Wednesday, October 2, 2019

Review: More to Life by ReShonda Tate Billingsley

If someone asked you to define yourself, how would you do it? Would you start off by saying you're a wife and mother or would you start with something else that didn't define yourself in terms of other people? It can be hard, especially when you are that wife and mother, to keep the essence of who you are, to not lose yourself in trying to be only a wife and mother, to hold onto the passions and interests that made pre-kid and pre-marriage you happy and fulfilled. In ReShonda Tate Billingsley's newest novel, her main character discovers just this and finds that maybe there's no such thing as too late to rediscover yourself.

Aja James is turning forty-five. Her amazing husband, a handsome and wealthy reporter in Houston, is sending Aja and her three best friends to the Dominican Republic for a birthday bash. But before she even leaves, she misses a conference that meant everything to her because she is so busy doing minor things for her family (husband Charles and college aged children Eric and Anika) that she ends up being too late to be admitted to the event. Her upset and unhappiness about this and what it says about her life, as this is not the first time her family has unthinkingly derailed or minimized something that means a lot to her, follow her to her birthday celebration. Her friends notice but they are still shocked when Aja says she's not going home with them but staying on longer to get herself straight in her head. After thinking and considering advice from everyone she meets, Aja knows what she needs and wants to do with her life. The question is whether she can follow through when she gets home, especially after a huge life altering event threatens to completely upend everything she's got in process.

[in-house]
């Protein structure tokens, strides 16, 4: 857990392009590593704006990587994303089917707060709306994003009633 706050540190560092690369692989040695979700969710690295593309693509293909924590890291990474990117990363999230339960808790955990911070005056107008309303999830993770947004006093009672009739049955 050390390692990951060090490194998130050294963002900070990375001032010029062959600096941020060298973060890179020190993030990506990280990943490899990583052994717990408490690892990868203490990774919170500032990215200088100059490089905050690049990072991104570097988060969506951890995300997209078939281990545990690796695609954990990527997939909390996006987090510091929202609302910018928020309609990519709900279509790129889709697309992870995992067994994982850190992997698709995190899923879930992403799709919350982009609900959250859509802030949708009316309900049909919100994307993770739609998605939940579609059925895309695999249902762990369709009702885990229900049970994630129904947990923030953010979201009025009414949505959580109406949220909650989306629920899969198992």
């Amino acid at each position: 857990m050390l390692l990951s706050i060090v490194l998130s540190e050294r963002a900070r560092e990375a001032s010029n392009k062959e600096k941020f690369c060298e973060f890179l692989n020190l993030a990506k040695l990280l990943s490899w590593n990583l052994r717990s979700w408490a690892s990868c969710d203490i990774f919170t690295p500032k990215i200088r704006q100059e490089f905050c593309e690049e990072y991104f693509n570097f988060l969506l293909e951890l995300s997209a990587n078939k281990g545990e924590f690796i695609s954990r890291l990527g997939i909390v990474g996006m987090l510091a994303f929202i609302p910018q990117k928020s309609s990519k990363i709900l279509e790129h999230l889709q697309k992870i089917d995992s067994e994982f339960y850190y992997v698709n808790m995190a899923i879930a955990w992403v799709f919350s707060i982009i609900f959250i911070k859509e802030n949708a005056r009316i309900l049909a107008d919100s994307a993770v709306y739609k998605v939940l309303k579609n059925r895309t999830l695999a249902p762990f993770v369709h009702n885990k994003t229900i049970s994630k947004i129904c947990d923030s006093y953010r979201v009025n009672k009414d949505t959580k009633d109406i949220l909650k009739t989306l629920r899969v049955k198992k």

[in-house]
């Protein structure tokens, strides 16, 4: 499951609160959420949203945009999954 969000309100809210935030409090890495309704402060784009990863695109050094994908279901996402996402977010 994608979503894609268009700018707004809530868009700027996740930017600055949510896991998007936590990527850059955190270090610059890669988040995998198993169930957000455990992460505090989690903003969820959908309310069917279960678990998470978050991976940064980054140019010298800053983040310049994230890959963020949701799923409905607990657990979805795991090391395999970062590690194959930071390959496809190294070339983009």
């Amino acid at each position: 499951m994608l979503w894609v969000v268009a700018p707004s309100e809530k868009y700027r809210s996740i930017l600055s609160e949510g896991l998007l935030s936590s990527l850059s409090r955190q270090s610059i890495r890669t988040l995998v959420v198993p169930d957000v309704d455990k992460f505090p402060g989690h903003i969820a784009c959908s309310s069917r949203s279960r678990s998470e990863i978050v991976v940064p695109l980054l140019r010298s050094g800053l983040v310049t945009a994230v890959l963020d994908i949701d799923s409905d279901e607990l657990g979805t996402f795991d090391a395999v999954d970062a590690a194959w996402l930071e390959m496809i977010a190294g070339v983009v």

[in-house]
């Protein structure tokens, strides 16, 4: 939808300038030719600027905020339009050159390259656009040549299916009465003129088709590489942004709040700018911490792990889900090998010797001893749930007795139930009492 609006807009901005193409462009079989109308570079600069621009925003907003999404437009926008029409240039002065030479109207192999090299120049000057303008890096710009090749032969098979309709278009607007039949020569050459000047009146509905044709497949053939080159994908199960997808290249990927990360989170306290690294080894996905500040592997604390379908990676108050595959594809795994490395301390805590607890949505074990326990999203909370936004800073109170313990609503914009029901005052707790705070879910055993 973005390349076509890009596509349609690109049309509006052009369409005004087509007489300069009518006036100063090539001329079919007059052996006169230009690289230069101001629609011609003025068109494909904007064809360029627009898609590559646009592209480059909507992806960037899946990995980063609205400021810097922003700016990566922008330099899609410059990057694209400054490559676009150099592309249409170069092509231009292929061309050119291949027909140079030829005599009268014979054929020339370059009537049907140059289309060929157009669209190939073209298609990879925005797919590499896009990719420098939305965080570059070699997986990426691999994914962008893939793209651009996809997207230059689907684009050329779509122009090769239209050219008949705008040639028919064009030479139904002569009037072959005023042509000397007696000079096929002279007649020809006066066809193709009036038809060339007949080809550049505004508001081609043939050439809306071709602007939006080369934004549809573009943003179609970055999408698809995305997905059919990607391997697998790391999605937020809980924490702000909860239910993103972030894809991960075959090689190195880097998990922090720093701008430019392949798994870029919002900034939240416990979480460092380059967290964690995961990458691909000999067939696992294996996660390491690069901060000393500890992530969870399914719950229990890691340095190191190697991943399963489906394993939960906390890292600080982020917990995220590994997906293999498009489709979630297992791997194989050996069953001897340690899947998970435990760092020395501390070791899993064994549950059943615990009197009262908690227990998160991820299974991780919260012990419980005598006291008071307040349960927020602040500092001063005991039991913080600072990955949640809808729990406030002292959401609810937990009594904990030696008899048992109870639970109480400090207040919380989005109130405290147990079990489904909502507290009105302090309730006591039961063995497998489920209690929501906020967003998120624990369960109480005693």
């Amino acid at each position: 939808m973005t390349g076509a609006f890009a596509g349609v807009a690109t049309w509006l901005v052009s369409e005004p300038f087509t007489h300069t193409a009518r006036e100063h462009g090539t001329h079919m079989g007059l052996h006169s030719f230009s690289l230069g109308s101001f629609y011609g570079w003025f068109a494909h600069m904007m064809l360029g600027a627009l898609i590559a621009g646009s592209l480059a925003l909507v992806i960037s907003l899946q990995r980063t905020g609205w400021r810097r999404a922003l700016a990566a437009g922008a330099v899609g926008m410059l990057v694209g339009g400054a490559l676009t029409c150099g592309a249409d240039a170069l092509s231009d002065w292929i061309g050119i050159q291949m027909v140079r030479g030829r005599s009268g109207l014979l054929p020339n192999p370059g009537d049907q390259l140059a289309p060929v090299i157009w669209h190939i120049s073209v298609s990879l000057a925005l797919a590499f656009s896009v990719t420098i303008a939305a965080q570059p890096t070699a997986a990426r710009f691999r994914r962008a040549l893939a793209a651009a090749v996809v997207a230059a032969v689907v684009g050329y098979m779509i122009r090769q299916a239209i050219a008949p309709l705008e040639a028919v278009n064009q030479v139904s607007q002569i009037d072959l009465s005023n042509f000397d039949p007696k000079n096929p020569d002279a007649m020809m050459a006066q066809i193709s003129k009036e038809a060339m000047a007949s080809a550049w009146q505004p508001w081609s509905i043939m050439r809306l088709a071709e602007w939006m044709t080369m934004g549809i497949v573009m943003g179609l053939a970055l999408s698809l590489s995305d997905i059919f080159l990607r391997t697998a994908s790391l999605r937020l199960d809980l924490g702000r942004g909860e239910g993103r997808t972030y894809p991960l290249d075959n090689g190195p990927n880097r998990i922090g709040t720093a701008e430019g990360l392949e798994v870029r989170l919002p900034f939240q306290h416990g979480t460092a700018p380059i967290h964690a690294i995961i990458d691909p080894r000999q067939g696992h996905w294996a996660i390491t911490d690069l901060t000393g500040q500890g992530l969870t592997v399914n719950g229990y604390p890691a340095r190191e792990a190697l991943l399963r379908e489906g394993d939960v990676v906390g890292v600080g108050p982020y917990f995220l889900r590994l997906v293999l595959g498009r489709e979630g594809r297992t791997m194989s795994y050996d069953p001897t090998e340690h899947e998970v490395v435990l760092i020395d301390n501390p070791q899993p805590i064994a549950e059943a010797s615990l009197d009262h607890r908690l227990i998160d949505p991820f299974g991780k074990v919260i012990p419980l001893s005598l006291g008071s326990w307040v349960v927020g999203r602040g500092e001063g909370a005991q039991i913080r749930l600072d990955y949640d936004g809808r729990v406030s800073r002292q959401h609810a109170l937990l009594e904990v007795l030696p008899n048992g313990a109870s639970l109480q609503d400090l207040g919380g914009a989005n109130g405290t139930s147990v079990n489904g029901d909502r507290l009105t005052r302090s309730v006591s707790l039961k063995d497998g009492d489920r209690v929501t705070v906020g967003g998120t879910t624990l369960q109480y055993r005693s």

This novel was frustrating from the get-go. Aja is a complete and total doormat and even though she knows it and one of her friends has repeatedly told her that she's made her family the way they are (demanding and unthinking), she continues to allow them to treat her poorly and without considering her own thoughts and feelings. She never advocates with herself outside of her own head. Her husband Charles is described as a shining and perfect man she's lucky to have but he's oblivious and selfish at every turn. And don't get me started on her self-centered, whining adult children! I wanted to thunk every last character here over the head for something, and that's not a good thing. Perhaps there are women out there who really are this self-effacing, enabling, and generally paralyzed but it is beyond frustrating to read and it was hard to even hope that Aja grew a backbone because she wallowed in her assumed role, bemoaning and woe-is-me-ing. There is a lot of repetition here, very obvious foreshadowing, and the secondary characters weren't terribly well fleshed out.  The outward perfection of Aja's life is noted over and over again.  It is clearly mentioned to prove a point about the difference between perception and reality but, honestly, it got old.  The narrative is told in the first person so the reader spends the majority of the book inside Aja's head and seeing her inability to break out of the ruts she's entrenched herself in, which was painful. So much about Aja should have inspired sympathy in me but it just didn't and I couldn't ever get beyond my frustration to enjoy the book. Maybe I'm too unlike her. And in my book, that's not a bad thing.

Thanks to the publisher for sending me a copy of this book to read.

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